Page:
I have a chance to get a pair of Unique Fusion 330 aids for a discount, however they have an S receiver which is a little shy on higher DB that I need. I contacted Widex and they said I could replace the S receivers with P or M ones (reprogramming is of course just required)
Can anyone confirm that his is doable? Also, will and audi re-program them for a fee or resist doing so since they didn’t make the sale?
I’m an IT professional, can I re-program them?
Any input would be appreciated. I’m out of work right now so every buck saved is necessary but also realize that there is return on investment reality (shot to the foot) that needs to be realized.
Basically don’t assume anything. I’d suggest confirming how you’re going to implement your plan before moving forward. If you’re going to use an audiologist, confirm that they are willing to adjust hearing aids that they did not sell. If you’re going to try to do it yourself, confirm that somebody will sell you the appropriate receivers (Widex is not a big fan of DIYs) Read PVC’s DIY guide. (DIY section at bottom of page–click on links in PVC’s signature) Make sure you can get Widex software. It doesn’t look like it’s easy to get ahold of. Curious, how big a discount are you talking? Hopefully they’re less than $1000. You could manage new for probably less than $3k and other good solid aids for under $2k.
Replacing the receiver is easy, you can even find them online. The programming, however, will be your challenge. The software can be found (from a Chinese source), and you’d have to buy a USB link (from a German source) that is $300 or so. Not sure where you live, but getting an audiologist to program for you could be an even bigger challenge, but you never know until you start calling around.
Retail audi quoted me $2100 and $3100 each for the upper two Unique Fusions (330 440). The receiver on the ones I’m considering just barely hits the 65DB area and you can see from my numbers that may not work. I’ve found receivers to hit the numbers I need, but have not researched local audis that would (or not) reprogram. They are less than $1000 for the pair.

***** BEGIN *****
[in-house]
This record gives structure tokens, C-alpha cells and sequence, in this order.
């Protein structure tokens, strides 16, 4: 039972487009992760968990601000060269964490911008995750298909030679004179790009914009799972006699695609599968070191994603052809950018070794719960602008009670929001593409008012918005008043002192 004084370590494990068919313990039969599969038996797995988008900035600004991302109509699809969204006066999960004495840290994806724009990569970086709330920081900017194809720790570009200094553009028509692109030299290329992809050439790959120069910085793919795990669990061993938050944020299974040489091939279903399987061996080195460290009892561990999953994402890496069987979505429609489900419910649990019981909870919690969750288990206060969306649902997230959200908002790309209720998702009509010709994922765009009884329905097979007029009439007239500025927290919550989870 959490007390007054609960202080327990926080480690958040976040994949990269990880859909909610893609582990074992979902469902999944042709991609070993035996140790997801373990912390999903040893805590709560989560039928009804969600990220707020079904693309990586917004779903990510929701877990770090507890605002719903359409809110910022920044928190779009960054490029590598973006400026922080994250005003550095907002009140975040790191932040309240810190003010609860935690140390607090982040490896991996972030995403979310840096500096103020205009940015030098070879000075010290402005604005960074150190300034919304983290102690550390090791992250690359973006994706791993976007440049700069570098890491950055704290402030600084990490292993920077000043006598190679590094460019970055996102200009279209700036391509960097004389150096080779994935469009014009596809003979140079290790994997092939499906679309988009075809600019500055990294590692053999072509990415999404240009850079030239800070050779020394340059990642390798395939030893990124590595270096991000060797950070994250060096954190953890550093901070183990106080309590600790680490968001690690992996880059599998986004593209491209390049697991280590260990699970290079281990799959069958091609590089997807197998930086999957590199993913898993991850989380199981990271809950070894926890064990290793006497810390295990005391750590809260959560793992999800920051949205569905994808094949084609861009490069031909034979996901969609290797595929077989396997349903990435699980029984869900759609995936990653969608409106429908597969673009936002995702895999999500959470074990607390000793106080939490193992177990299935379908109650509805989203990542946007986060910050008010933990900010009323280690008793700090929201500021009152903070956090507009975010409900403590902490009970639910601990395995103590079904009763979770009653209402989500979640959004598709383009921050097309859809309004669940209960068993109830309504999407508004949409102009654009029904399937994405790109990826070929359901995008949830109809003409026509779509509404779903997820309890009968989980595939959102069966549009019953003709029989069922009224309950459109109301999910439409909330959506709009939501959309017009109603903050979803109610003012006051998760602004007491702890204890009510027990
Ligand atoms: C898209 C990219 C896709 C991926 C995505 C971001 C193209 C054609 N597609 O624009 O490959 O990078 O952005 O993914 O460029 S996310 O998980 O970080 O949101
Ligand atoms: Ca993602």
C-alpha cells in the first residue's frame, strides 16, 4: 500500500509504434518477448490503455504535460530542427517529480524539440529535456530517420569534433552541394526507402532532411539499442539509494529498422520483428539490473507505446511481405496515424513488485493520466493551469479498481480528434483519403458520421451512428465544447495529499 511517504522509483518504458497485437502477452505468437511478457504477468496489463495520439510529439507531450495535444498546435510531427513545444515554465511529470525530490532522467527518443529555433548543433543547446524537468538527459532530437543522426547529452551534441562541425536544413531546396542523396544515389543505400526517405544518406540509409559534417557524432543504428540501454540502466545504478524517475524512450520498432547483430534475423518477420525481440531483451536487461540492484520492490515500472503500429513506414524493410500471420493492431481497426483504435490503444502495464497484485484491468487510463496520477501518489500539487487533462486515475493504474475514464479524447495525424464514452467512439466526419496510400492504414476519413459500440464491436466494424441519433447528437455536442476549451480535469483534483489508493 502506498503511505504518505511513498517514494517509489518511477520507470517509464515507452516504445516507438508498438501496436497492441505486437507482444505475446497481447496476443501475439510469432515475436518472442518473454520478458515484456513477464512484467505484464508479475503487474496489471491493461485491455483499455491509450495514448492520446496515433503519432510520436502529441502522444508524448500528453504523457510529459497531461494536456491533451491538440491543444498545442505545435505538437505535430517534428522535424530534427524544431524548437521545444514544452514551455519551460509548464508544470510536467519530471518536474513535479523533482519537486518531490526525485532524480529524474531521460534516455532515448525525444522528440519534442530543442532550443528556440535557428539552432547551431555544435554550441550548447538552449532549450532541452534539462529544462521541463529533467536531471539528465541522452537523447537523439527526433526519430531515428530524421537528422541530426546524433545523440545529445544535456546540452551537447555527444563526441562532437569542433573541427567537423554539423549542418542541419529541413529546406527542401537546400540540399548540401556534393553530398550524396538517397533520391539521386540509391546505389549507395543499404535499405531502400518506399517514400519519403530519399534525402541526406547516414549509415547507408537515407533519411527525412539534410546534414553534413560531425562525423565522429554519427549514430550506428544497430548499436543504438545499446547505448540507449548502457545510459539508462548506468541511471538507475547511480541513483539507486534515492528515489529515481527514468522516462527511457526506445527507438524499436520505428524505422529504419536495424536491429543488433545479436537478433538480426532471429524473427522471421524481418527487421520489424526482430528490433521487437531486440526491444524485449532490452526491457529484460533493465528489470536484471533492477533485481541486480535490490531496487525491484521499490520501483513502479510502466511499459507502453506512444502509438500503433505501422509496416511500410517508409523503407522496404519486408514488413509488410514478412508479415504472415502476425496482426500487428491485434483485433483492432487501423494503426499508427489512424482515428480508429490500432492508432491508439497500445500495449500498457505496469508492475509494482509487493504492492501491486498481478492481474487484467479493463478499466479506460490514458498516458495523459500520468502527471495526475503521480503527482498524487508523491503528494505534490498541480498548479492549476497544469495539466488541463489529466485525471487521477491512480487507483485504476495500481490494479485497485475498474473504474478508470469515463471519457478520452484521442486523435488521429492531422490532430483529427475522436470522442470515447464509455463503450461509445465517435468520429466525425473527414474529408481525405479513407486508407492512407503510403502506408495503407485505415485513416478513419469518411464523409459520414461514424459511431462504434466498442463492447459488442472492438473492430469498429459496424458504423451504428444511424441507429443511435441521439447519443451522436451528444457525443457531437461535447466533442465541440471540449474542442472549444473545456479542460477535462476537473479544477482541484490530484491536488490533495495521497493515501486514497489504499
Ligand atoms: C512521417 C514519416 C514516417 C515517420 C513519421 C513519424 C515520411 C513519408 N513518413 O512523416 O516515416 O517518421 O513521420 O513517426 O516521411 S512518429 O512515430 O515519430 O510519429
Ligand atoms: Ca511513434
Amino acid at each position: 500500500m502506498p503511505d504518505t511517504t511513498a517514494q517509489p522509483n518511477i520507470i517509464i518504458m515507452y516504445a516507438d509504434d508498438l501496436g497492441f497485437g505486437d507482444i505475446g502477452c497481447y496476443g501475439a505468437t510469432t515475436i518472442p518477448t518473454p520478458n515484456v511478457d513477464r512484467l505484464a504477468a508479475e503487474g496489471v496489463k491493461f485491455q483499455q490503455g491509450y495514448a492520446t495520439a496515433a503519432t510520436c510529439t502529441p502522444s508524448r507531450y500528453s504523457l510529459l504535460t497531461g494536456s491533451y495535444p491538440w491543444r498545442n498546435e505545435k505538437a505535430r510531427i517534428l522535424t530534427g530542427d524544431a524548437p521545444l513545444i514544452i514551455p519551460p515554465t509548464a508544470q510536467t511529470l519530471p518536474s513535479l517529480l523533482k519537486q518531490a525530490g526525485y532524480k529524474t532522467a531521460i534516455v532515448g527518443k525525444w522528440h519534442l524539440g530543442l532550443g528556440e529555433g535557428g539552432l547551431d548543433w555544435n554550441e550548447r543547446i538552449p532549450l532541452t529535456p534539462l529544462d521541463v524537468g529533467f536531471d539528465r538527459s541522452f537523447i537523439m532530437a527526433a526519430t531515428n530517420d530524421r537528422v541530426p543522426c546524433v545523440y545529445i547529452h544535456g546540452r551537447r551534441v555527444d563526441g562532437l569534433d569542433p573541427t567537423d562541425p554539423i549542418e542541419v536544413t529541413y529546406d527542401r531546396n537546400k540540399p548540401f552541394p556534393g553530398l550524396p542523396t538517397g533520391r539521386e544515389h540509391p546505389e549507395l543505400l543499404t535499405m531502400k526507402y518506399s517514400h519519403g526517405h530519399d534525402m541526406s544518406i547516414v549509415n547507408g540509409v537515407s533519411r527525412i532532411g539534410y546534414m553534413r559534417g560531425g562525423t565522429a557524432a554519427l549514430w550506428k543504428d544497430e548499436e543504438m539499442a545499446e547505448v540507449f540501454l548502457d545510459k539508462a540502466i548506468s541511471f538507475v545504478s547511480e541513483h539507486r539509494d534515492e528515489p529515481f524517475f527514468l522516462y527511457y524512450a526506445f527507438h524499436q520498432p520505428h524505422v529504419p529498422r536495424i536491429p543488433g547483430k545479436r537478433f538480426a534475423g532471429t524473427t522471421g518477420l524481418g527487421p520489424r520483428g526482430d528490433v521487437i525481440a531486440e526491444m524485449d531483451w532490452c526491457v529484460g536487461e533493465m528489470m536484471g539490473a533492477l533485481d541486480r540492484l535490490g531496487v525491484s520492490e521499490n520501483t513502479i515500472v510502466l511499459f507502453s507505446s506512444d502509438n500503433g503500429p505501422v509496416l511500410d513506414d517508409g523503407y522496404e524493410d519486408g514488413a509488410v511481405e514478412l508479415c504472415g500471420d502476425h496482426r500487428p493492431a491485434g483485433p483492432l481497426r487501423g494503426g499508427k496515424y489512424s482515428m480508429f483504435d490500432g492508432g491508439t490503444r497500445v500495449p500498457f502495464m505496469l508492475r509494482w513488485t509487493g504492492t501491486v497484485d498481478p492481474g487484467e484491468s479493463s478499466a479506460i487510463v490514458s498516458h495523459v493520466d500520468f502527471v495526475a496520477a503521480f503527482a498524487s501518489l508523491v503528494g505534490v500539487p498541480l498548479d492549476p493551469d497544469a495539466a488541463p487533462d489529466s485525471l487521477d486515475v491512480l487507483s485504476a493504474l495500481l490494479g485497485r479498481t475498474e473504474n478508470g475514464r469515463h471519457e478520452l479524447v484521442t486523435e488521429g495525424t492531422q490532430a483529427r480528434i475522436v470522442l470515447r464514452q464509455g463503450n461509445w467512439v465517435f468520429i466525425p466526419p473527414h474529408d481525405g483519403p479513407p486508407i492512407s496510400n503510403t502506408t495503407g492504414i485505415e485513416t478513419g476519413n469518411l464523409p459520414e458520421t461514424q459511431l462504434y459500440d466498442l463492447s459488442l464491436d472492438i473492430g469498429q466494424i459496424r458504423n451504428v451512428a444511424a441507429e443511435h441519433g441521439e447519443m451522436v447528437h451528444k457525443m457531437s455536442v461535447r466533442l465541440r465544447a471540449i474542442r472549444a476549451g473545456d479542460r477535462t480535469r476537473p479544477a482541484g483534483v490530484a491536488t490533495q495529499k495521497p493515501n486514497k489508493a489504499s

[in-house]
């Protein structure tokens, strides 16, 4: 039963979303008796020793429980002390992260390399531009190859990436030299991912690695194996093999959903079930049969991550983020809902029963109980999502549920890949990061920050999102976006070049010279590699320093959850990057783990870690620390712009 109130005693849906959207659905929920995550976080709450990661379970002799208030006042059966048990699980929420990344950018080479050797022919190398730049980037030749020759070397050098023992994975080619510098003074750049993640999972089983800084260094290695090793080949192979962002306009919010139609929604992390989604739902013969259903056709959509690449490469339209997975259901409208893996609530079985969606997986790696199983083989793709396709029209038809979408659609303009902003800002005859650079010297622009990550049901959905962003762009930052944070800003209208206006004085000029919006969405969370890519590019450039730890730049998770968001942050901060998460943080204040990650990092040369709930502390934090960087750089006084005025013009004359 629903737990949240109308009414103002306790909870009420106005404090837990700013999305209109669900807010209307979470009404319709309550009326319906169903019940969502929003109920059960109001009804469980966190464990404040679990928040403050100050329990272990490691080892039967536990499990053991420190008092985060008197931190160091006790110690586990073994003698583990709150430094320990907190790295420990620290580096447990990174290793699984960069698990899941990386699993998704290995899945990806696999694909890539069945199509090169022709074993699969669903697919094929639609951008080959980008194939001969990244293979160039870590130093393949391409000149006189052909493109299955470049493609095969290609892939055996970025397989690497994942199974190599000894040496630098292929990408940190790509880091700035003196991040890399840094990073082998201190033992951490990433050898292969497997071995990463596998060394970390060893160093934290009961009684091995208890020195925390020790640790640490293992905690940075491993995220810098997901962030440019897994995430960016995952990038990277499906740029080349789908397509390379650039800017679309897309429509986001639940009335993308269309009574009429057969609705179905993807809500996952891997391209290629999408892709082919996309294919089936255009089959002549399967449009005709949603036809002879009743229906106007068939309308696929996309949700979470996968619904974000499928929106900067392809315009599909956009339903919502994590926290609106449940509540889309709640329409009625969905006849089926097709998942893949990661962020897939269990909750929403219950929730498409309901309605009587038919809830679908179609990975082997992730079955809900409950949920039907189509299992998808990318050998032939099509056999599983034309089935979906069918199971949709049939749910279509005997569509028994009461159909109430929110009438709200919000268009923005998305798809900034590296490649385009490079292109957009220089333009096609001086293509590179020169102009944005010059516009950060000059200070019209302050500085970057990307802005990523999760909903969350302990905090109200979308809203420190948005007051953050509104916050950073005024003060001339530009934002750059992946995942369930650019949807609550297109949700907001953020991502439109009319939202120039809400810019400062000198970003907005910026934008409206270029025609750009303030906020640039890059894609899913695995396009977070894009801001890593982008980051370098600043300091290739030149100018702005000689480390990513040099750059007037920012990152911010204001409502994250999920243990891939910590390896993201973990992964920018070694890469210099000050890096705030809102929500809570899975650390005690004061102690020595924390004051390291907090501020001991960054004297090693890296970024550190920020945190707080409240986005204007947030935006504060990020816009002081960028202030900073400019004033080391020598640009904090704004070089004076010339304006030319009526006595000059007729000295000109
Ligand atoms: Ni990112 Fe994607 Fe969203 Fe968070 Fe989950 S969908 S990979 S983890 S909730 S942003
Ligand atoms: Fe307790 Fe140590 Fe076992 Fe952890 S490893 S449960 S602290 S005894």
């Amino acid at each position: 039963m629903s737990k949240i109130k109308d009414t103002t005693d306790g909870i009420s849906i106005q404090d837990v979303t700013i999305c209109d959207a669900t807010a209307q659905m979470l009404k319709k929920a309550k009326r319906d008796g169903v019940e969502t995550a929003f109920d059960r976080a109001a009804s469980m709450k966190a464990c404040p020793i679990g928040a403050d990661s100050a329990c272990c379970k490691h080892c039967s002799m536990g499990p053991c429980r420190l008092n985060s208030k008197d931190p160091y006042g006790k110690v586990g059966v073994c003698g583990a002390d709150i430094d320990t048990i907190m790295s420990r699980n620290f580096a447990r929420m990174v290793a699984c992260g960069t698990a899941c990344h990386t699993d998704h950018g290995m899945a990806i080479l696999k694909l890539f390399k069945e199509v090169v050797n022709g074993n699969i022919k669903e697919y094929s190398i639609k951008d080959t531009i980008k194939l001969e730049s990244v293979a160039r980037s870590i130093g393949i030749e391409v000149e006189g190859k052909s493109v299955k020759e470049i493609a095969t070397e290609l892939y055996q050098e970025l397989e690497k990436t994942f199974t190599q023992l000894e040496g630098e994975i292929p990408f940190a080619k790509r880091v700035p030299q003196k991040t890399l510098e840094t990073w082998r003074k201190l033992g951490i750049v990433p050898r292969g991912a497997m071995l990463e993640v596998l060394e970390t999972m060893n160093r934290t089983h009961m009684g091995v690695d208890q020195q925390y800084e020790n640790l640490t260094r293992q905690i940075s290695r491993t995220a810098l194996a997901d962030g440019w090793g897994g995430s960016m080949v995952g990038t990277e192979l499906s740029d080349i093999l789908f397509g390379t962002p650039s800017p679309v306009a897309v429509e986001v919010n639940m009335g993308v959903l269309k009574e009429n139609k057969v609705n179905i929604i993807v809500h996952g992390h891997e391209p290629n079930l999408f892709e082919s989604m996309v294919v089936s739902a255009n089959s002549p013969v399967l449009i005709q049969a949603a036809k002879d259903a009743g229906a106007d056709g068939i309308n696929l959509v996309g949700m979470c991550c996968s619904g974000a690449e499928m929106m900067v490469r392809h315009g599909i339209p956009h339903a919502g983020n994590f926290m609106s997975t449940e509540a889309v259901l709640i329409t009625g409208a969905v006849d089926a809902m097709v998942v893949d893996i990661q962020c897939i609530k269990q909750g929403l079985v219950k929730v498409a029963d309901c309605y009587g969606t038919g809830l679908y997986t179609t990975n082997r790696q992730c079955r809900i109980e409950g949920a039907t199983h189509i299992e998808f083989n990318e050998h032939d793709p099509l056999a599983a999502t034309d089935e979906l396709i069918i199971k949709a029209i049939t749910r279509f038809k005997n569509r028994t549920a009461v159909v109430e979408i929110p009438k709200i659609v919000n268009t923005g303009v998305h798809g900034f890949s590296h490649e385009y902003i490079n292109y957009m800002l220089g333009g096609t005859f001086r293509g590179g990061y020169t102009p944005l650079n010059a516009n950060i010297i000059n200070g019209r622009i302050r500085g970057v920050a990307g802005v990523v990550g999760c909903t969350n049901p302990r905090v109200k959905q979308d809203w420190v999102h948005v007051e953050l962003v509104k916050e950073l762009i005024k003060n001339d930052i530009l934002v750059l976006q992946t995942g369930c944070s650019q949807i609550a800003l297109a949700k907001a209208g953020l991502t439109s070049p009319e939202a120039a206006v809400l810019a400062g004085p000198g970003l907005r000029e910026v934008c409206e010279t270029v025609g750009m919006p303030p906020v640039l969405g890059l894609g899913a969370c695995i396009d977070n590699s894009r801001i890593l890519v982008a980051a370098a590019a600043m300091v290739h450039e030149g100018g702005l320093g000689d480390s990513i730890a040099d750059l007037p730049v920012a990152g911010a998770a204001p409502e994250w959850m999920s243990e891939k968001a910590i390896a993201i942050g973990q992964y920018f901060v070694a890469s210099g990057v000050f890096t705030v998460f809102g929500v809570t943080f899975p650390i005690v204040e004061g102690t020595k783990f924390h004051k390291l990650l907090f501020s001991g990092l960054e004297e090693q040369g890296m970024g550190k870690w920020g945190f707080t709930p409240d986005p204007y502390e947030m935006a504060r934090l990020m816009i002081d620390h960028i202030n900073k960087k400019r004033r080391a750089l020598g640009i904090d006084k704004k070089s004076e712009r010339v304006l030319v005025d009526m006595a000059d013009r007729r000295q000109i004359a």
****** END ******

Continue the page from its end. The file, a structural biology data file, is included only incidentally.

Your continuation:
You can do $1650 per aid from Zip hearing. You can get a pair of decent RICs from Costco for $1700 (not Widex) Don’t just compare the dB rating to your audiogram. Find the fitting curves for the receivers and see how your audiogram fits in the curve. A quick search didn’t find fitting curves for the Unique, but it looked like the S receiver in the Dream might very well work. Sounds like a pretty good deal, but there will definitely be other costs. At least several hundred dollars to try self programming, assuming you can find software. Have no idea what an audiologist would charge. Good luck and keep us posted.
Thanks again MDB. Will certainly keep people posted on my experience.
I found the 4 fitting curves to the various receivers on the Unique fusion 330. The S receiver is FLAT left to right at 60, and fades out to high 60s. The P receiver goes to about 75 over to about 1K and dips further to 85 over to 8K. If I’m understanding my audiogram, the minimal 1k to 8K on the S below 60 would not be effective correction.
Good that you’ve looked at the fitting ranges. The fitting ranges I saw from Widex had some variability down at the bottom (different shades of grey)I didn’t see a key. In other hearing aids, I’ve usually seen a key specifying what kind of dome: open, semi open, closed, power or custom mold with the more closed domes allowig the aids to be fit to a more severe loss. However, I don’t know how Widex does it.
You’ve made remarkable progress in a day! I would agree that the S is marginal. Have you worn hearing aids before? If so, do you know if you like a lot of gain, or if you were finding things too loud? If you’re new to hearing aids or have problems being too loud, it might be reasonable to try the S and advance to the Ms at a later time. Also fine starting with the M.